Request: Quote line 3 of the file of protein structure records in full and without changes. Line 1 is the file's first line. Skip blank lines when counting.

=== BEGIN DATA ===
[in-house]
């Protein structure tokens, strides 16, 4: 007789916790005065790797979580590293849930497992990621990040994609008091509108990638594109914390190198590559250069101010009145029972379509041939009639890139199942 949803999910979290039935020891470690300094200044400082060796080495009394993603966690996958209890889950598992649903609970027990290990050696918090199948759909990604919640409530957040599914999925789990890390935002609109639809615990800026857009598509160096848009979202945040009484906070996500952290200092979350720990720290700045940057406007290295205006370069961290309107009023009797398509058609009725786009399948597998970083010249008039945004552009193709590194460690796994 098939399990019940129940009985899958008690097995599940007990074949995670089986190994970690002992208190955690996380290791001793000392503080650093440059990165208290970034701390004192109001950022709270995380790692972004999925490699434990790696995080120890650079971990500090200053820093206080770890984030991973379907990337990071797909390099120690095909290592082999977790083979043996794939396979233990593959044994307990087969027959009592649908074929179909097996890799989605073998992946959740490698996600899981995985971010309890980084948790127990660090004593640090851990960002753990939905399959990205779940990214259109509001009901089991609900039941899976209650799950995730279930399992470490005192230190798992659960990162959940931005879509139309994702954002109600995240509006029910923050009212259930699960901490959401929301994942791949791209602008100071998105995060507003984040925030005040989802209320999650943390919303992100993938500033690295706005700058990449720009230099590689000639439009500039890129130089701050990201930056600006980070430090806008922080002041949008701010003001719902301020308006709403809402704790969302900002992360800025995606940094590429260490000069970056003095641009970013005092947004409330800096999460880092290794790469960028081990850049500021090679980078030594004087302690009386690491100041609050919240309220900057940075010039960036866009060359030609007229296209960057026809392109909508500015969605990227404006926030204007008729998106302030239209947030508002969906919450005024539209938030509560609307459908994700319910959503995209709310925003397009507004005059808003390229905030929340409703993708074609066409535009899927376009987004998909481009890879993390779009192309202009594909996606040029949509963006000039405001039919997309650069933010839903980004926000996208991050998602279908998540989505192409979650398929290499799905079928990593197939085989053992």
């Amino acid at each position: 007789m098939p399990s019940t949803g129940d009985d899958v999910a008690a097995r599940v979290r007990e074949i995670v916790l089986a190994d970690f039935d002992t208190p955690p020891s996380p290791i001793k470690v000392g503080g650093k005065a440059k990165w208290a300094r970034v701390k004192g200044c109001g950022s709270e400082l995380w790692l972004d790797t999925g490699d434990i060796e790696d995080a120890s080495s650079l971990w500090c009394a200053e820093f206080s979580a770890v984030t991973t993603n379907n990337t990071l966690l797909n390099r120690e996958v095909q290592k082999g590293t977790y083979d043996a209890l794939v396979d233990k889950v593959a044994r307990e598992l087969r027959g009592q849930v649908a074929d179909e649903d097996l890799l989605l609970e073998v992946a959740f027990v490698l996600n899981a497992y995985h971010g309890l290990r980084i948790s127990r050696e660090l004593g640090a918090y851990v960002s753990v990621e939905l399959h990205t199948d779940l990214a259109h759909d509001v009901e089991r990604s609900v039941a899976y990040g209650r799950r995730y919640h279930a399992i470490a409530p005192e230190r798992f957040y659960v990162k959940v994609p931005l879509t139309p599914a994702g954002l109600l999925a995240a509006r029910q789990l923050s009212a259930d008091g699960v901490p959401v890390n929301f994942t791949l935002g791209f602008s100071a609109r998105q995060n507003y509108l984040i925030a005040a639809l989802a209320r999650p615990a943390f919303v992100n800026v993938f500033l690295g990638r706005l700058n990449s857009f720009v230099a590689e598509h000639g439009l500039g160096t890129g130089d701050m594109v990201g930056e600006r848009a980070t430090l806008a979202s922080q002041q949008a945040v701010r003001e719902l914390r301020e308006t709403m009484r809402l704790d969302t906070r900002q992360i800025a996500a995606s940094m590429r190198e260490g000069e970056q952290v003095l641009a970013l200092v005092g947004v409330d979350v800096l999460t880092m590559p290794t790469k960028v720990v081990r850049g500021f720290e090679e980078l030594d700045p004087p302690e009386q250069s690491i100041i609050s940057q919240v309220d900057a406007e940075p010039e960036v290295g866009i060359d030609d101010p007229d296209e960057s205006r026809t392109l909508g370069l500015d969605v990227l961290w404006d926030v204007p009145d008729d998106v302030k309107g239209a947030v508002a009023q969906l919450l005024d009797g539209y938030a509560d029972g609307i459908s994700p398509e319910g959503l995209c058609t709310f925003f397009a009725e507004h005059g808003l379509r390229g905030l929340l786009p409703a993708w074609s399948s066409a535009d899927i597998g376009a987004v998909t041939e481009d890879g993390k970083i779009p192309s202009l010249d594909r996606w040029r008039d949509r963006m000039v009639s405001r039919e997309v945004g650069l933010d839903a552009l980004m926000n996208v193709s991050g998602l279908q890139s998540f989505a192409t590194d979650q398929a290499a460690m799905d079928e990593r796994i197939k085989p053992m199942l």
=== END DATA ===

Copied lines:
């Amino acid at each position: 007789m098939p399990s019940t949803g129940d009985d899958v999910a008690a097995r599940v979290r007990e074949i995670v916790l089986a190994d970690f039935d002992t208190p955690p020891s996380p290791i001793k470690v000392g503080g650093k005065a440059k990165w208290a300094r970034v701390k004192g200044c109001g950022s709270e400082l995380w790692l972004d790797t999925g490699d434990i060796e790696d995080a120890s080495s650079l971990w500090c009394a200053e820093f206080s979580a770890v984030t991973t993603n379907n990337t990071l966690l797909n390099r120690e996958v095909q290592k082999g590293t977790y083979d043996a209890l794939v396979d233990k889950v593959a044994r307990e598992l087969r027959g009592q849930v649908a074929d179909e649903d097996l890799l989605l609970e073998v992946a959740f027990v490698l996600n899981a497992y995985h971010g309890l290990r980084i948790s127990r050696e660090l004593g640090a918090y851990v960002s753990v990621e939905l399959h990205t199948d779940l990214a259109h759909d509001v009901e089991r990604s609900v039941a899976y990040g209650r799950r995730y919640h279930a399992i470490a409530p005192e230190r798992f957040y659960v990162k959940v994609p931005l879509t139309p599914a994702g954002l109600l999925a995240a509006r029910q789990l923050s009212a259930d008091g699960v901490p959401v890390n929301f994942t791949l935002g791209f602008s100071a609109r998105q995060n507003y509108l984040i925030a005040a639809l989802a209320r999650p615990a943390f919303v992100n800026v993938f500033l690295g990638r706005l700058n990449s857009f720009v230099a590689e598509h000639g439009l500039g160096t890129g130089d701050m594109v990201g930056e600006r848009a980070t430090l806008a979202s922080q002041q949008a945040v701010r003001e719902l914390r301020e308006t709403m009484r809402l704790d969302t906070r900002q992360i800025a996500a995606s940094m590429r190198e260490g000069e970056q952290v003095l641009a970013l200092v005092g947004v409330d979350v800096l999460t880092m590559p290794t790469k960028v720990v081990r850049g500021f720290e090679e980078l030594d700045p004087p302690e009386q250069s690491i100041i609050s940057q919240v309220d900057a406007e940075p010039e960036v290295g866009i060359d030609d101010p007229d296209e960057s205006r026809t392109l909508g370069l500015d969605v990227l961290w404006d926030v204007p009145d008729d998106v302030k309107g239209a947030v508002a009023q969906l919450l005024d009797g539209y938030a509560d029972g609307i459908s994700p398509e319910g959503l995209c058609t709310f925003f397009a009725e507004h005059g808003l379509r390229g905030l929340l786009p409703a993708w074609s399948s066409a535009d899927i597998g376009a987004v998909t041939e481009d890879g993390k970083i779009p192309s202009l010249d594909r996606w040029r008039d949509r963006m000039v009639s405001r039919e997309v945004g650069l933010d839903a552009l980004m926000n996208v193709s991050g998602l279908q890139s998540f989505a192409t590194d979650q398929a290499a460690m799905d079928e990593r796994i197939k085989p053992m199942l």